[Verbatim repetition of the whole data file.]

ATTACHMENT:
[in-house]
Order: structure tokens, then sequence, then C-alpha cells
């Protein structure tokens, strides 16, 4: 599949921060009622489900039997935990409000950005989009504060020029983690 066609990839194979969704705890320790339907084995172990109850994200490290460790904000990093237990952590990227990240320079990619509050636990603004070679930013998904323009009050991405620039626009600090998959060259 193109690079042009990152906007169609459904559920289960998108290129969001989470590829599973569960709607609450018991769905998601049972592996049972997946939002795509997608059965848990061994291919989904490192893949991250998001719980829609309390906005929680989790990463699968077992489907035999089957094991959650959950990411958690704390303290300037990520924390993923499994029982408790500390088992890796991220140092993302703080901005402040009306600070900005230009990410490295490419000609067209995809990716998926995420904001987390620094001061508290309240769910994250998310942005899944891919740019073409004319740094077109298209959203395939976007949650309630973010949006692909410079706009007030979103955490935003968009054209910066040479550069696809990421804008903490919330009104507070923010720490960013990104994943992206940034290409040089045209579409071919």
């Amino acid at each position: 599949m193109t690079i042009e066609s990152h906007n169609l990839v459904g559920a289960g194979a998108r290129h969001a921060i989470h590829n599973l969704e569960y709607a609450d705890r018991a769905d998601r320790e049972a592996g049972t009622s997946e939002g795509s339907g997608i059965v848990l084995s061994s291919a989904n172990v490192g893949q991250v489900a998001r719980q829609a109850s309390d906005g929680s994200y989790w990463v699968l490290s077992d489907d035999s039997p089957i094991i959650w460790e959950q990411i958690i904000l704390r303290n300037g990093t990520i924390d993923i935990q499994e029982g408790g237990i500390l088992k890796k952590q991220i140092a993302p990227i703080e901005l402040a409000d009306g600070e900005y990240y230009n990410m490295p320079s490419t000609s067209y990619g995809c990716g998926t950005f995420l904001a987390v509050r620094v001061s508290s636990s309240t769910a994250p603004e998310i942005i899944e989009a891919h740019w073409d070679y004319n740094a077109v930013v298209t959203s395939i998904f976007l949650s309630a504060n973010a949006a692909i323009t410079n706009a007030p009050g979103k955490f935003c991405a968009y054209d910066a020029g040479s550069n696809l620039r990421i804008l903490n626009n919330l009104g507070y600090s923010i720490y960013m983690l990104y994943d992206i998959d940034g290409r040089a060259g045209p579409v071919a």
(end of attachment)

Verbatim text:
[in-house]
Order: structure tokens, then sequence, then C-alpha cells
């Protein structure tokens, strides 16, 4: 599949921060009622489900039997935990409000950005989009504060020029983690 066609990839194979969704705890320790339907084995172990109850994200490290460790904000990093237990952590990227990240320079990619509050636990603004070679930013998904323009009050991405620039626009600090998959060259 193109690079042009990152906007169609459904559920289960998108290129969001989470590829599973569960709607609450018991769905998601049972592996049972997946939002795509997608059965848990061994291919989904490192893949991250998001719980829609309390906005929680989790990463699968077992489907035999089957094991959650959950990411958690704390303290300037990520924390993923499994029982408790500390088992890796991220140092993302703080901005402040009306600070900005230009990410490295490419000609067209995809990716998926995420904001987390620094001061508290309240769910994250998310942005899944891919740019073409004319740094077109298209959203395939976007949650309630973010949006692909410079706009007030979103955490935003968009054209910066040479550069696809990421804008903490919330009104507070923010720490960013990104994943992206940034290409040089045209579409071919």
């Amino acid at each position: 599949m193109t690079i042009e066609s990152h906007n169609l990839v459904g559920a289960g194979a998108r290129h969001a921060i989470h590829n599973l969704e569960y709607a609450d705890r018991a769905d998601r320790e049972a592996g049972t009622s997946e939002g795509s339907g997608i059965v848990l084995s061994s291919a989904n172990v490192g893949q991250v489900a998001r719980q829609a109850s309390d906005g929680s994200y989790w990463v699968l490290s077992d489907d035999s039997p089957i094991i959650w460790e959950q990411i958690i904000l704390r303290n300037g990093t990520i924390d993923i935990q499994e029982g408790g237990i500390l088992k890796k952590q991220i140092a993302p990227i703080e901005l402040a409000d009306g600070e900005y990240y230009n990410m490295p320079s490419t000609s067209y990619g995809c990716g998926t950005f995420l904001a987390v509050r620094v001061s508290s636990s309240t769910a994250p603004e998310i942005i899944e989009a891919h740019w073409d070679y004319n740094a077109v930013v298209t959203s395939i998904f976007l949650s309630a504060n973010a949006a692909i323009t410079n706009a007030p009050g979103k955490f935003c991405a968009y054209d910066a020029g040479s550069n696809l620039r990421i804008l903490n626009n919330l009104g507070y600090s923010i720490y960013m983690l990104y994943d992206i998959d940034g290409r040089a060259g045209p579409v071919a």